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Teglon (for those who have read the book)

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Initial post: Oct 13, 2008 2:32:22 PM PDT
luciente says:
So... does the Teglon have to do with sending a message/signal/call from Arbre to Urnud? The arrival of the Geometers at Arbre was the Fourth Advent. Jad made the fourth solution to the Teglon at Elkhazg

In reply to an earlier post on Nov 21, 2008 9:42:49 PM PST
Intriguing. Who knows what Jad was up to. To solve the Teglon, he had to envision the completed solution. When he placed a tile in the middle, he had to also know what effect that would have on the edge many tiles away. Was he also envisioning the "butterfly effect" all the way to the Geometers' Ship?

In reply to an earlier post on Nov 22, 2008 11:16:53 AM PST
No. The message was an analemma (the figure eight on the cover). Orolo sent the analemma by tracing it out in the sky with the guide lasers for the directional telescope. The analemma is the pattern traced out on the floor of the temple of Orithena by the sun's light going through the oculus in the ceiling.

The Teglon is a of the class (NP-complete) such that it is easy to verify a solution, but cannot be reduced into smaller pieces which may be solved independently. These are the sorts of problems that quantum computers can outperform silicon, since quantum computer memory exists in the superposition of all possible solutions or in the polycosmos/many-worlds interpretation it exists in many universes at once. Thus the point here is that Fraa Jad is able to use his brain as a quantum computer to solve the Teglon.

In reply to an earlier post on Aug 11, 2010 12:15:45 AM PDT
"To solve the Teglon, he had to envision the completed solution"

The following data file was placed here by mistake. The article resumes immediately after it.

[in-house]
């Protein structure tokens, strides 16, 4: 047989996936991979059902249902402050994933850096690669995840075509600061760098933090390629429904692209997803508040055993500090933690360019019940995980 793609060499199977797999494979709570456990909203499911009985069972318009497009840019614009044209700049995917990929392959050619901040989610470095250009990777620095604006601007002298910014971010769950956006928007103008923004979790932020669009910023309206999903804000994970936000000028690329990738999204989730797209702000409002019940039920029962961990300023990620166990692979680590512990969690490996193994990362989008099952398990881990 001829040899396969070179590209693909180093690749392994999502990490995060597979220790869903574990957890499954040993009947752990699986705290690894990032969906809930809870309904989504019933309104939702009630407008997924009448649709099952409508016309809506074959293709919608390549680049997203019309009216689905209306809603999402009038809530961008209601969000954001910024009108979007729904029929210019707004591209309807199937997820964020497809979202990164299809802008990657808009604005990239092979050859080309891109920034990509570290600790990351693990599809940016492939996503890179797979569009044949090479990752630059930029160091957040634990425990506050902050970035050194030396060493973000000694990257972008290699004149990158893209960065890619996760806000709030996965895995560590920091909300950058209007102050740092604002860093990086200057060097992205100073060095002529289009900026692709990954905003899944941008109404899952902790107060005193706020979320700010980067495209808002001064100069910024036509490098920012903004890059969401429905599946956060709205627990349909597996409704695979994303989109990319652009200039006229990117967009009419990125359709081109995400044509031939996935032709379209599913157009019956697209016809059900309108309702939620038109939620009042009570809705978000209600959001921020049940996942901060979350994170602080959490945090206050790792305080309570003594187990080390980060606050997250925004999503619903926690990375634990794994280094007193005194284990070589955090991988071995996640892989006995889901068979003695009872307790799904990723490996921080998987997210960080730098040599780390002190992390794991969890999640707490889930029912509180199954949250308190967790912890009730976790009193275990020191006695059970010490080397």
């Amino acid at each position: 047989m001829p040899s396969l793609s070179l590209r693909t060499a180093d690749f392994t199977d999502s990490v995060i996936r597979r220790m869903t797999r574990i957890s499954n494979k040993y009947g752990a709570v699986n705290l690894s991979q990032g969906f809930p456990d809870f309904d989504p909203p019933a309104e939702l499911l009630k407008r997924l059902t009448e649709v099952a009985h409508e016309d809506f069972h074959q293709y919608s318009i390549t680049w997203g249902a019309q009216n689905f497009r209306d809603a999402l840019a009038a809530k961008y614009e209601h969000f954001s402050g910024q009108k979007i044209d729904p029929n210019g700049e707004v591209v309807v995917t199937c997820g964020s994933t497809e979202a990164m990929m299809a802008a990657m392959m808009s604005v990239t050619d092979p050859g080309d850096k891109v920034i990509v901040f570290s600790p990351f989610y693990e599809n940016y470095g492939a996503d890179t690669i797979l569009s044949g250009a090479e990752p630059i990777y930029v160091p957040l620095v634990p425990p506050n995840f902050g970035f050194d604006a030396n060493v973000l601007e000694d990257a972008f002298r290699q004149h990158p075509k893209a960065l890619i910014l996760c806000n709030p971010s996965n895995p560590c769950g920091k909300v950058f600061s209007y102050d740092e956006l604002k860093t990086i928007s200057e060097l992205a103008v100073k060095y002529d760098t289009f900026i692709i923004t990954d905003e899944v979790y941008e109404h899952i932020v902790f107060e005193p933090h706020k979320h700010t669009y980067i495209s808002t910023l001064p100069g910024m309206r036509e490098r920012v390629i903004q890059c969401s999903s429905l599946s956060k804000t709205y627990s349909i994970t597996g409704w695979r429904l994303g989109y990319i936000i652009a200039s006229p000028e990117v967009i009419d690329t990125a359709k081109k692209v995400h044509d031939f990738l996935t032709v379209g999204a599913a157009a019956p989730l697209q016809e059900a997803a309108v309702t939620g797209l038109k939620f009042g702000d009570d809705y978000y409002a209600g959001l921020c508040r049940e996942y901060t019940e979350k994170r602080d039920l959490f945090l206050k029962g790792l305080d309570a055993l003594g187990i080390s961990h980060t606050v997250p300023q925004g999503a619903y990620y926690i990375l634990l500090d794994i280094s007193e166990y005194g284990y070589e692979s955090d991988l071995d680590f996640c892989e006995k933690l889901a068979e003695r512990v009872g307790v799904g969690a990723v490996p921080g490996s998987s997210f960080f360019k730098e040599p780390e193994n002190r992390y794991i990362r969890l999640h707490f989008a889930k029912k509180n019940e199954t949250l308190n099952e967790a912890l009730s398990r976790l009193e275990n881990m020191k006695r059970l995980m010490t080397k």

i assumed he looked at the various narratives that followed from putting tiles in various positions, then chose the one that completed the puzzle

Posted on Aug 20, 2010 12:28:29 PM PDT
I think the teglon tile puzzle would make an interesting desk toy or computer game (like mine sweeper). Someone get on that.

In reply to an earlier post on Feb 25, 2011 8:25:38 PM PST
Last edited by the author on Feb 25, 2011 8:29:19 PM PST
etaoin says:
Try the Family Games tantrix discovery game pack. It is a decent edge matching puzzle that becomes more and more complex as you try to link more and more tiles.

Posted on May 22, 2011 1:01:39 AM PDT
For anyone interested, take a look at the wikipedia page for "Penrose tiling". I'm pretty sure it's the Teglon. Stephenson acknowleged the work of Roger Penrose in his acknowledgements.

In reply to an earlier post on Aug 3, 2011 4:23:45 PM PDT
Similar, but I don't think the Penrose sets are formalized in the way the Teglon is.

I've been on a quest for a while now, trying to find a Teglon-style game; it would be so easy to make something up in Flash, but I don't have the skills to do it myself :(

In reply to an earlier post on Aug 3, 2011 4:24:19 PM PDT
Seriously! It would be so easy to do in a browser -- like online "paper" dolls.

In reply to an earlier post on Jan 16, 2012 7:40:48 PM PST
Quantum computers aren't necessarily good at NP-hard problems; they're good at factoring, but factoring isn't NP-complete.

Posted on Aug 30, 2012 10:29:46 AM PDT
To create a teglon, you'd need a computer that could generate arbitrary penrose tile sets, then trace a single unbroken line at random across the tiles. Then scramble the tiles. The question then becomes, are there any solutions to putting the puzzle back together other than the one originally 'discovered' by the computer?

Posted on Jan 4, 2014 9:28:11 AM PST
sierraseven says:
I was reminded of "Entanglement", although that is a much simpler tesselation puzzle.
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Discussion in:  Anathem forum
Participants:  11
Total posts:  12
Initial post:  Oct 13, 2008
Latest post:  Jan 4, 2014

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Anathem by Neal Stephenson (Hardcover - September 9, 2008)
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